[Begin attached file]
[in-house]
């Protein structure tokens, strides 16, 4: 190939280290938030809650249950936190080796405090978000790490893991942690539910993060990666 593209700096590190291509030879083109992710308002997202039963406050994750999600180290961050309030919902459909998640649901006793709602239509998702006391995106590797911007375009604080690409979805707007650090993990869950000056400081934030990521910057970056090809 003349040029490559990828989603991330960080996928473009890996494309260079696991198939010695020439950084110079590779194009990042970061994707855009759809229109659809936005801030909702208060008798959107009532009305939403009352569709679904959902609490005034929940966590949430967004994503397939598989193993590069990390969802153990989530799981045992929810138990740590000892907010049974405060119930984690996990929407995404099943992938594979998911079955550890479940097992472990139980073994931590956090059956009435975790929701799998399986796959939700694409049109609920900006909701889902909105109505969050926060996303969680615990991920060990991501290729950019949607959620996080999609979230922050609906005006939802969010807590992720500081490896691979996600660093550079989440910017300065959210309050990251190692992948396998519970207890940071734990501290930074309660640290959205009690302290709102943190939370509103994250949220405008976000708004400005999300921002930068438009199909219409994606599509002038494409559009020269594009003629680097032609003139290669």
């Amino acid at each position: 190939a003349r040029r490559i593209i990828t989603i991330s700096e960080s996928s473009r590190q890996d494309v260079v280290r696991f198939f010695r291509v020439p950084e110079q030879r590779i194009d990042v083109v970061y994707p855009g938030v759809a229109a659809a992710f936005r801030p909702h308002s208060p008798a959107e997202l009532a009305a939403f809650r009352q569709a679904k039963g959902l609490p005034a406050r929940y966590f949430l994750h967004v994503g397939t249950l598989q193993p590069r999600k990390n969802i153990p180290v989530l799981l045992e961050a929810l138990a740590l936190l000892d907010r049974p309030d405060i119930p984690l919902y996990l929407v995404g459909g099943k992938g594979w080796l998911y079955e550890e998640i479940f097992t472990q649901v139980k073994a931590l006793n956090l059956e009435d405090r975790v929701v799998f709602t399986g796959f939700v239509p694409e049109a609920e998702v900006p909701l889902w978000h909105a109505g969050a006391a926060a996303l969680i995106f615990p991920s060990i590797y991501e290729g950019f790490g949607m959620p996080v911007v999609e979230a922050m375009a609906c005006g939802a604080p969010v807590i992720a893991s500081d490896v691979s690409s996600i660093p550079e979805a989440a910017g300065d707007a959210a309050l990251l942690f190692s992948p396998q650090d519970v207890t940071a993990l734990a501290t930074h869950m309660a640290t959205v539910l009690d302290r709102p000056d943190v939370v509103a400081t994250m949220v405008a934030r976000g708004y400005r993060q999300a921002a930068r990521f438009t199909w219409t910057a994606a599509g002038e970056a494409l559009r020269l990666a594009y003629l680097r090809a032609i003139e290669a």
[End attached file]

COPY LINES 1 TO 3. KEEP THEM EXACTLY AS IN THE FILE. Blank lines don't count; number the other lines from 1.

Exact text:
[in-house]
């Protein structure tokens, strides 16, 4: 190939280290938030809650249950936190080796405090978000790490893991942690539910993060990666 593209700096590190291509030879083109992710308002997202039963406050994750999600180290961050309030919902459909998640649901006793709602239509998702006391995106590797911007375009604080690409979805707007650090993990869950000056400081934030990521910057970056090809 003349040029490559990828989603991330960080996928473009890996494309260079696991198939010695020439950084110079590779194009990042970061994707855009759809229109659809936005801030909702208060008798959107009532009305939403009352569709679904959902609490005034929940966590949430967004994503397939598989193993590069990390969802153990989530799981045992929810138990740590000892907010049974405060119930984690996990929407995404099943992938594979998911079955550890479940097992472990139980073994931590956090059956009435975790929701799998399986796959939700694409049109609920900006909701889902909105109505969050926060996303969680615990991920060990991501290729950019949607959620996080999609979230922050609906005006939802969010807590992720500081490896691979996600660093550079989440910017300065959210309050990251190692992948396998519970207890940071734990501290930074309660640290959205009690302290709102943190939370509103994250949220405008976000708004400005999300921002930068438009199909219409994606599509002038494409559009020269594009003629680097032609003139290669």
């Amino acid at each position: 190939a003349r040029r490559i593209i990828t989603i991330s700096e960080s996928s473009r590190q890996d494309v260079v280290r696991f198939f010695r291509v020439p950084e110079q030879r590779i194009d990042v083109v970061y994707p855009g938030v759809a229109a659809a992710f936005r801030p909702h308002s208060p008798a959107e997202l009532a009305a939403f809650r009352q569709a679904k039963g959902l609490p005034a406050r929940y966590f949430l994750h967004v994503g397939t249950l598989q193993p590069r999600k990390n969802i153990p180290v989530l799981l045992e961050a929810l138990a740590l936190l000892d907010r049974p309030d405060i119930p984690l919902y996990l929407v995404g459909g099943k992938g594979w080796l998911y079955e550890e998640i479940f097992t472990q649901v139980k073994a931590l006793n956090l059956e009435d405090r975790v929701v799998f709602t399986g796959f939700v239509p694409e049109a609920e998702v900006p909701l889902w978000h909105a109505g969050a006391a926060a996303l969680i995106f615990p991920s060990i590797y991501e290729g950019f790490g949607m959620p996080v911007v999609e979230a922050m375009a609906c005006g939802a604080p969010v807590i992720a893991s500081d490896v691979s690409s996600i660093p550079e979805a989440a910017g300065d707007a959210a309050l990251l942690f190692s992948p396998q650090d519970v207890t940071a993990l734990a501290t930074h869950m309660a640290t959205v539910l009690d302290r709102p000056d943190v939370v509103a400081t994250m949220v405008a934030r976000g708004y400005r993060q999300a921002a930068r990521f438009t199909w219409t910057a994606a599509g002038e970056a494409l559009r020269l990666a594009y003629l680097r090809a032609i003139e290669a």